Servo positioning system 30 then begins moving the head to the track indicated by the SERVO DEST signal. As soon as servo positioning system 30 has moved the head to the track identified by the SERVO DEST signal, servo positioning system 30 provides the SERVO COMPLETE signal to microcontroller 28. This is indicated by blocks 40 and 42.

After receiving the SERVO COMPLETE signal, microcontroller 28 provides the DISC START signal to disc formatter 32. This is indicated by blocks 44 and 46.

Disc formatter 32, after receiving the DISC START signal from microcontroller 28, begins (or resumes) the data transfer upon receiving the next SECTOR pulse from sectoring logic 34 indicating that a data sector is beneath the head. This is shown by block 48. Disc formatter 32 continues to transfer data until either the end of the present track is reached, or the end of the data transfer is reached. Once either of these conditions is reached, disc formatter 32 provides the DISC COMPLETE signal to microcontroller 28. This is indicated by blocks 50 and 52.

Upon receiving the DISC COMPLETE signal from disc formatter 32, microcontroller 28 determines whether additional data needs to be transferred in the present data transfer relative to another track. This is indicated by blocks 54 and 56. If so, microcontroller 28 sets the SERVO DEST signal to the next track to which (or from which) data is to be transferred, and provides the SERVO DEST signal to servo positioning system 30. Microcontroller 28 again activates the SERVO START signal and provides it to servo positioning system 30, and the data transfer sequence starts anew. This is indicated by blocks 58 and 38.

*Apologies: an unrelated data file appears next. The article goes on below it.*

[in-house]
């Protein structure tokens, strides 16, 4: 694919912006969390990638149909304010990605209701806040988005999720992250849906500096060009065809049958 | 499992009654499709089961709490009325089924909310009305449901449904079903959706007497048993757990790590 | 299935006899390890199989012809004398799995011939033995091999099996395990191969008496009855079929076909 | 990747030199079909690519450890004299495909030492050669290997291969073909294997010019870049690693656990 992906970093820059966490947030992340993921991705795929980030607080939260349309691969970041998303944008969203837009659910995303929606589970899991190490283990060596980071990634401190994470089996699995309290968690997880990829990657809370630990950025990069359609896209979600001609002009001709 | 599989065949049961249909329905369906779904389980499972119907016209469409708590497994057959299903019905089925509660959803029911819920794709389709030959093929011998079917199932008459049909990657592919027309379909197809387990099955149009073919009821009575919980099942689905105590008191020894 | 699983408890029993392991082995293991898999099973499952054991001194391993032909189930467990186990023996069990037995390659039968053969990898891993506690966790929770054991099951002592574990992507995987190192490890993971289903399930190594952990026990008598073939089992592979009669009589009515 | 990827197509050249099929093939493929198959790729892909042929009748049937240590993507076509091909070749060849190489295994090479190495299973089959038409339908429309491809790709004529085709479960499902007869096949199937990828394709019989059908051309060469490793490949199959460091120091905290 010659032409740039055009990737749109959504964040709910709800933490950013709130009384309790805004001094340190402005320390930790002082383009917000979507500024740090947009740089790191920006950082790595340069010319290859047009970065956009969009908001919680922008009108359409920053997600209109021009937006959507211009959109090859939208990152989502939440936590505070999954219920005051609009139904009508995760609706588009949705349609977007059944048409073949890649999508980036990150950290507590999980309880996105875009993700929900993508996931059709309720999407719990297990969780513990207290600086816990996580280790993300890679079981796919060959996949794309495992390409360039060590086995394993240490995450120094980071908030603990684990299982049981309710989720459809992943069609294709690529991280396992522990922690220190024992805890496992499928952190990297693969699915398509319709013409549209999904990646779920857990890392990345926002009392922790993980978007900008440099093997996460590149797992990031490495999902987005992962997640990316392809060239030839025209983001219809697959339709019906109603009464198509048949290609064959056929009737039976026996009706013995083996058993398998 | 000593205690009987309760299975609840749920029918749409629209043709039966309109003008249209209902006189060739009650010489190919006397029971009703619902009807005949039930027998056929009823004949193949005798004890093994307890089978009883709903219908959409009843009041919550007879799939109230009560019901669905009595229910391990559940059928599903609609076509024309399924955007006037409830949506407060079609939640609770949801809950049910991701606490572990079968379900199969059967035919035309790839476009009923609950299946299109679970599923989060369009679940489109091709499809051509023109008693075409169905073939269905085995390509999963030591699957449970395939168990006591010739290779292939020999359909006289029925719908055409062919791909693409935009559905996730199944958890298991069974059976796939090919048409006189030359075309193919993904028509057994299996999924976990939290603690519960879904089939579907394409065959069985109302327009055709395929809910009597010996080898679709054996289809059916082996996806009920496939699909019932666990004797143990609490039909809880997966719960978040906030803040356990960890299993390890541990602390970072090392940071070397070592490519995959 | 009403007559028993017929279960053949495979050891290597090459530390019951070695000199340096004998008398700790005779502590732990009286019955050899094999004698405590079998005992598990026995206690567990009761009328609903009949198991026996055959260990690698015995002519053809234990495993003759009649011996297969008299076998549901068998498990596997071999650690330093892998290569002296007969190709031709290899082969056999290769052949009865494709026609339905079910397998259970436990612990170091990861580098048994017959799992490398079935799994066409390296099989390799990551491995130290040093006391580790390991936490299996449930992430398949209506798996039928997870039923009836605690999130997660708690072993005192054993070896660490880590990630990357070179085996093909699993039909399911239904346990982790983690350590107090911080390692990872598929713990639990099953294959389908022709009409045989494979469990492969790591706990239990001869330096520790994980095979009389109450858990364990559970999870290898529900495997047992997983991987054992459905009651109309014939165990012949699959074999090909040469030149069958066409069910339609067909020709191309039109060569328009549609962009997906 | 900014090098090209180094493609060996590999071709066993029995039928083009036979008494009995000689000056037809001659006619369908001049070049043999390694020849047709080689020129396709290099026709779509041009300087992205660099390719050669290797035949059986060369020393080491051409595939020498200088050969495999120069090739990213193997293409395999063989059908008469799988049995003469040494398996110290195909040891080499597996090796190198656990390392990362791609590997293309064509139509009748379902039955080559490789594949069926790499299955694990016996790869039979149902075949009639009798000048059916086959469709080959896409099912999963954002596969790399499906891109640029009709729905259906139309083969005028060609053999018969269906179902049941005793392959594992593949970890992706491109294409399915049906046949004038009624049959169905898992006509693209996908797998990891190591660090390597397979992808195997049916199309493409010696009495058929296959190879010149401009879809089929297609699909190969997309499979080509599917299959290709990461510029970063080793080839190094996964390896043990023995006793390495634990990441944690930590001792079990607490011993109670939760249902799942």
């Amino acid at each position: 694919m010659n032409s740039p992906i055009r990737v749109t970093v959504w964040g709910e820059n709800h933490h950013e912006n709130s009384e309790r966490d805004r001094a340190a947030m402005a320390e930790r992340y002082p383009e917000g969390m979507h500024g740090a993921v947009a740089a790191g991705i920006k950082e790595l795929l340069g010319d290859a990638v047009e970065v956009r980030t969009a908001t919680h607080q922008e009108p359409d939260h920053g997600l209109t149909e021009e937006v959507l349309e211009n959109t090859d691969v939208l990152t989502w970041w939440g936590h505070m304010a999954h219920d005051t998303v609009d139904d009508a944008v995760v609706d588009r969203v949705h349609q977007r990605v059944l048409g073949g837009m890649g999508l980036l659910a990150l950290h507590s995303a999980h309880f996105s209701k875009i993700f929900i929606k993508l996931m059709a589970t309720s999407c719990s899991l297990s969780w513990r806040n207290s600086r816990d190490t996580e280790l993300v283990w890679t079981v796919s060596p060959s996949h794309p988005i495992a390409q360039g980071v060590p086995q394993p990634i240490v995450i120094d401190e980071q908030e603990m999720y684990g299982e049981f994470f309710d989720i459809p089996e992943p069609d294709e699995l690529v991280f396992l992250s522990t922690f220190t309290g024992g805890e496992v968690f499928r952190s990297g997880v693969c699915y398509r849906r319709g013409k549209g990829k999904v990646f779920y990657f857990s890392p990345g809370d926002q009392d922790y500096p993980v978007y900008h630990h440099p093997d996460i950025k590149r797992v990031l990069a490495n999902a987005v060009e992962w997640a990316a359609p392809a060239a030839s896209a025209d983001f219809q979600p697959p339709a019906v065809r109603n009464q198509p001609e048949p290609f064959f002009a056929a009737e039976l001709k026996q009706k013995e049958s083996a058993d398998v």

If no additional data is to be transferred with the present data transfer operation, microcontroller 28 exits the data transfer sequence to perform other tasks. This is indicated by block 60.

It can thus be seen that microcontroller 28 must wait for disc formatter 32 to reach the end of a track before providing servo positioning system 30 with the destination of the next track. In addition, microcontroller 28 must wait for servo positioning system 30 to indicate that the head has been moved to the appropriate track before instructing disc formatter 32 to resume the data transfer operation. Since the SERVO COMPLETE signal from servo positioning system 30, and the DISC COMPLETE signal from disc formatter 32 are typically provided to microcontroller 28 in the form of interrupts, the microcontroller overhead involved in performing the track change operation can take a significant amount of time. In fact, the microcontroller track change operation takes significantly longer than the actual mechanical operation of moving the head. This time can even be lengthened when microcontroller 28 is busy performing other disc drive operations which require the interrupts to be temporarily disabled.